The Chicago Park District sustained a loss of $100 million in revenue due to the COVID-19 pandemic, reported District General Superintendent and CEO Michael Kelly during a Nov. 18 Park District Board of Commissioners meeting.
Kelly said that much of the loss resulted from the cancellation of special events and reductions in program fees during 2020. He proposed mitigation measures in the 2021 budget to counteract the continuing losses in revenue that are anticipated, including the elimination of over 100 vacant full-time equivalent roles, three shutdown days, the maintenance of a hiring freeze through June, and cost savings through reductions in contractual services and materials and supplies expenses in individual Park District departments.
The proposed 2021 budget, $481.8 million, is estimated to be $5.8 million (1.2%) lower than the budget adopted for 2020. The 2021 budget will be voted upon by the Board during its December 2 meeting.
Operating budgets for individual parks in Hyde Park, Kenwood and Woodlawn will be, on average, 4.5% lower in 2021 than in 2020. This decrease is greater than the average operating budget decrease — 2.2% — for all individual parks in the North, Central and South administrative regions of the Park District.
In addition to the funds saved through the mitigation efforts, the Park District anticipates increased property tax revenues in 2021 through the retirement of several Tax Increment Financing (TIF) districts and changes in assessed property values. Referring to the property tax rate, Superintendent Kelly said, “We (were) able to balance the (2021) operating budget without a property tax hike.”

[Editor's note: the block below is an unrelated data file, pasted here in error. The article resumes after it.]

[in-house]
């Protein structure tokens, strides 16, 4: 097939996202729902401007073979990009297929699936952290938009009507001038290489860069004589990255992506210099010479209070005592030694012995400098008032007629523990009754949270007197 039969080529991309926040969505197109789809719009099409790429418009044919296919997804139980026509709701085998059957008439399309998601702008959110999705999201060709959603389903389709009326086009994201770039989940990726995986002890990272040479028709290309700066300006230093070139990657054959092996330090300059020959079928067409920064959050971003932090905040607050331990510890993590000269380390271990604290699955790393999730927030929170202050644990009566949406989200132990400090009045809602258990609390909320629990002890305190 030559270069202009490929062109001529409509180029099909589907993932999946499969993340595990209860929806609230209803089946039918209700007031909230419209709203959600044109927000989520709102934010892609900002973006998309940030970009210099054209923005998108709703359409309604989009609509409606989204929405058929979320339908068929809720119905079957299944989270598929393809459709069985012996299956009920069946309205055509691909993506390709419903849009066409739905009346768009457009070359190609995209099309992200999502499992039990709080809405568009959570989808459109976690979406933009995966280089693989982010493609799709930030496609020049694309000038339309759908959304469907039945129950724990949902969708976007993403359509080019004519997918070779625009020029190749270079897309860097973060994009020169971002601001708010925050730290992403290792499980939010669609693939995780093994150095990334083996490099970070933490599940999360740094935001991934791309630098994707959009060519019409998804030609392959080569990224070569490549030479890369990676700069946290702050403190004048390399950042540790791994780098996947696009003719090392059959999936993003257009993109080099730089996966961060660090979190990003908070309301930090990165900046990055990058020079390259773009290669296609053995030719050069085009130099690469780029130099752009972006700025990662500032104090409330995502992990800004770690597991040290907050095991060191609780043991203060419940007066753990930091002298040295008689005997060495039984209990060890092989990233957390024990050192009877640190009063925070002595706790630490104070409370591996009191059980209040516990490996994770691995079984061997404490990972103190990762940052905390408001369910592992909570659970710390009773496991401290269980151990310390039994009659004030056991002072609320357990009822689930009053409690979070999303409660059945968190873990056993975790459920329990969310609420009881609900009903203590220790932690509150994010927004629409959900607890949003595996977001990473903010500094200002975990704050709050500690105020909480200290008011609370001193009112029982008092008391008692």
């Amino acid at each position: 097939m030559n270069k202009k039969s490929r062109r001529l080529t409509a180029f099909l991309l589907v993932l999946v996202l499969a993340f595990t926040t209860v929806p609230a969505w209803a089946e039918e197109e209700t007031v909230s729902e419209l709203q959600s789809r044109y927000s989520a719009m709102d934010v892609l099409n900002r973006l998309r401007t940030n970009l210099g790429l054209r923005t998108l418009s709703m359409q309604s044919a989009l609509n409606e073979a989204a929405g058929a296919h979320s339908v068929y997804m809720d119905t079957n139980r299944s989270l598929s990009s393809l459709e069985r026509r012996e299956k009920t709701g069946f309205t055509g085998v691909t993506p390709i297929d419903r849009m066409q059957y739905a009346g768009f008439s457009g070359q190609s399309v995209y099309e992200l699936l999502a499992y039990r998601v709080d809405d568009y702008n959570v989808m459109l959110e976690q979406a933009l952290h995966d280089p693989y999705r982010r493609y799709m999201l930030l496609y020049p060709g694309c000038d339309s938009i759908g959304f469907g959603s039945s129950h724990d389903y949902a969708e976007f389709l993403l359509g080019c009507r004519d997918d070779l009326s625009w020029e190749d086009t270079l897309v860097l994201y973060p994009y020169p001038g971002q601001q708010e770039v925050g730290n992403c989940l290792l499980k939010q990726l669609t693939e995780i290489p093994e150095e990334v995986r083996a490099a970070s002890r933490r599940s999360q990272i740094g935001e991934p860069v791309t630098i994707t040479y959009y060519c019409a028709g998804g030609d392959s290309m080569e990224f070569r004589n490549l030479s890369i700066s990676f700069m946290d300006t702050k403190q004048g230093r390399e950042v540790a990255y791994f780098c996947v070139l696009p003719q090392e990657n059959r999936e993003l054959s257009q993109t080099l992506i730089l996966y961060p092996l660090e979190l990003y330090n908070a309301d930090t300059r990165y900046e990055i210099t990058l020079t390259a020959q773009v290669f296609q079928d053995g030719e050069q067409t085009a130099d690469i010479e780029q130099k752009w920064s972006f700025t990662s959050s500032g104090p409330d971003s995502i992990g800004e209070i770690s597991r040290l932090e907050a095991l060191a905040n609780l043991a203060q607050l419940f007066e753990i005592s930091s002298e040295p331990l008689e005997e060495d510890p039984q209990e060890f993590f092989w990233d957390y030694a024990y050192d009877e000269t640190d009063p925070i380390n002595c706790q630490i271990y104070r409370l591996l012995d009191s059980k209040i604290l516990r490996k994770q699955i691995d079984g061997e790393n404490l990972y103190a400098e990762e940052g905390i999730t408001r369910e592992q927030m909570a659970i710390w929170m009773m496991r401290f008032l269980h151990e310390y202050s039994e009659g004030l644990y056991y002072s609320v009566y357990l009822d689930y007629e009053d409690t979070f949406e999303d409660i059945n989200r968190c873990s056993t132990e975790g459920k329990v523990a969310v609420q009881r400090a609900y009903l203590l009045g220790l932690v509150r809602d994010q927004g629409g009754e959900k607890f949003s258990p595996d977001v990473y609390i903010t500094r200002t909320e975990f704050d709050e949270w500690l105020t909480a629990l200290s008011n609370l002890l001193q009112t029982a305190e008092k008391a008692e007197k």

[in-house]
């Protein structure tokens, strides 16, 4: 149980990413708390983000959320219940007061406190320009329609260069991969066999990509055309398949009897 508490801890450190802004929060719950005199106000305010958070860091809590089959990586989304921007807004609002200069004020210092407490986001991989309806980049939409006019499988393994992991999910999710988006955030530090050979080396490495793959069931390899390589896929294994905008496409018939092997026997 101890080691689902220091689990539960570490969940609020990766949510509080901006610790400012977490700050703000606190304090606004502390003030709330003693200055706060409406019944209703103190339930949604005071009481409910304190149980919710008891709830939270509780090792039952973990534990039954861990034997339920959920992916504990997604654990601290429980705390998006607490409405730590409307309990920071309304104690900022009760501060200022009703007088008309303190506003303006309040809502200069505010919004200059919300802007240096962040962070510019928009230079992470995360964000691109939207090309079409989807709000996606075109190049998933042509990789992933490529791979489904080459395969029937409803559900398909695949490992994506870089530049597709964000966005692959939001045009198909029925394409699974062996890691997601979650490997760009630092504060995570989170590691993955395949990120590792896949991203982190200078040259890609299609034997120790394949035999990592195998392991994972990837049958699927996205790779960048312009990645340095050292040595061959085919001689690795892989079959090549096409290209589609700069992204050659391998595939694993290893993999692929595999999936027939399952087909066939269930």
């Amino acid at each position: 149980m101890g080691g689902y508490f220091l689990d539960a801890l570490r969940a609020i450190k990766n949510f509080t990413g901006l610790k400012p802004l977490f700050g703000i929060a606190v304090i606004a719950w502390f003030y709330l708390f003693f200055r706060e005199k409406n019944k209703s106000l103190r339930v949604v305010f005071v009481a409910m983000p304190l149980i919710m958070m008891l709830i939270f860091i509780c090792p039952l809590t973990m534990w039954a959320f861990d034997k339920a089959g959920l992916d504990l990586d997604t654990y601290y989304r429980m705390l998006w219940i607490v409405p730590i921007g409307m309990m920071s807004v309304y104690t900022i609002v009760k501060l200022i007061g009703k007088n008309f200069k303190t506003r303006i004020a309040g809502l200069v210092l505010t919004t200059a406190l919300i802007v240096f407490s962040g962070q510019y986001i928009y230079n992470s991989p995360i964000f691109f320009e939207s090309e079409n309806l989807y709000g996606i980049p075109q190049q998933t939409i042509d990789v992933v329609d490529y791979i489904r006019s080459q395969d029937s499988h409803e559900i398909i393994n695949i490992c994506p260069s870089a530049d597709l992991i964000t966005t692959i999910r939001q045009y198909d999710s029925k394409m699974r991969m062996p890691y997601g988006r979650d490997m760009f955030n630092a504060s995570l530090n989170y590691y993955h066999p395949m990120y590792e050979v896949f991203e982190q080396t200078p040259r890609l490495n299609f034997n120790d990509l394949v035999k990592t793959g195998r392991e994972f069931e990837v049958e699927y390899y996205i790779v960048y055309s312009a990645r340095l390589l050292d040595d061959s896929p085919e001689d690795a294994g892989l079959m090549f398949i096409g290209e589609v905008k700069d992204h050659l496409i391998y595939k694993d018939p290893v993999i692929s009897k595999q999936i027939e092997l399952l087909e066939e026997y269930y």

Itemized operating budgets for individual parks in Chicago are listed in the proposed 2021 budget only for those parks that have a park supervisor office onsite. A park supervisor often manages more than one park. Nine parks in the Hyde Park/Kenwood/Woodlawn neighborhood have itemized budgets. The supervisors of those nine parks manage a total of forty parks in the neighborhood; a couple of the nine manage additional parks outside the neighborhood or manage parks principally outside the neighborhood.
Changes in the published itemized 2021 budgets from the 2020 budgets for individual neighborhood parks with park supervisor offices on site range from a 0.4% increase for Midway Plaisance Park to a 13.8% decrease for Kennicott Park. Ellis Park will have a 6.8% decrease; Harris Park a 1.7% decrease; Jackson Park a 2.3% decrease; Kenwood Park a 0.2% increase; Nash Community Center a 4.8% decrease; Nichols Park a 1.9% decrease; the South Shore Cultural Center a 5.2% decrease; Washington Park a 6.8% decrease.
The budget increases and decreases are reflected primarily by changes in personnel services costs. The most drastic changes, however, are reflected by changes in contractual service costs and program expenses. Contractual services in Hyde Park/Kenwood/Woodlawn parks will be cut in the 2021 budget by an average of 61.3%; program expenses will be cut by 65.3%. Contractual services include outside landscaping services that do much of the work in the Chicago Park District.
Stephanie Franklin, president of the Nichols Park Advisory Council said that she “was really hoping that if they did nothing else, they would at least do something for our water system," though she didn't yet know if funds earmarked for that purpose were included in the budget.
Franklin explained that when the Nichols Park Field House was constructed, it “screwed up the sprinkler system.” The Hyde Park Garden Fair Committee of the Hyde Park-Kenwood Community Conference has spent thousands of dollars on planting in the formal garden of Nichols Park, said Franklin.
As Cecilia Butler, president of the Washington Park Advisory Council reflected on the budget cuts and on the effects of the pandemic within the park, she first thought of the improvements to the softball and baseball diamonds that had been planned. “Some of it has been taken care of,” she said.
But then her thoughts turned to the neighborhood teens who had been anticipating summer jobs that they didn’t get. “I am disappointed in the way things have turned out,” she said. “The summer is the biggest time. There was no money coming in.”
The proposed 2021 budget can be seen at chicagoparkdistrict.com/about-us/departments/budget-and-management.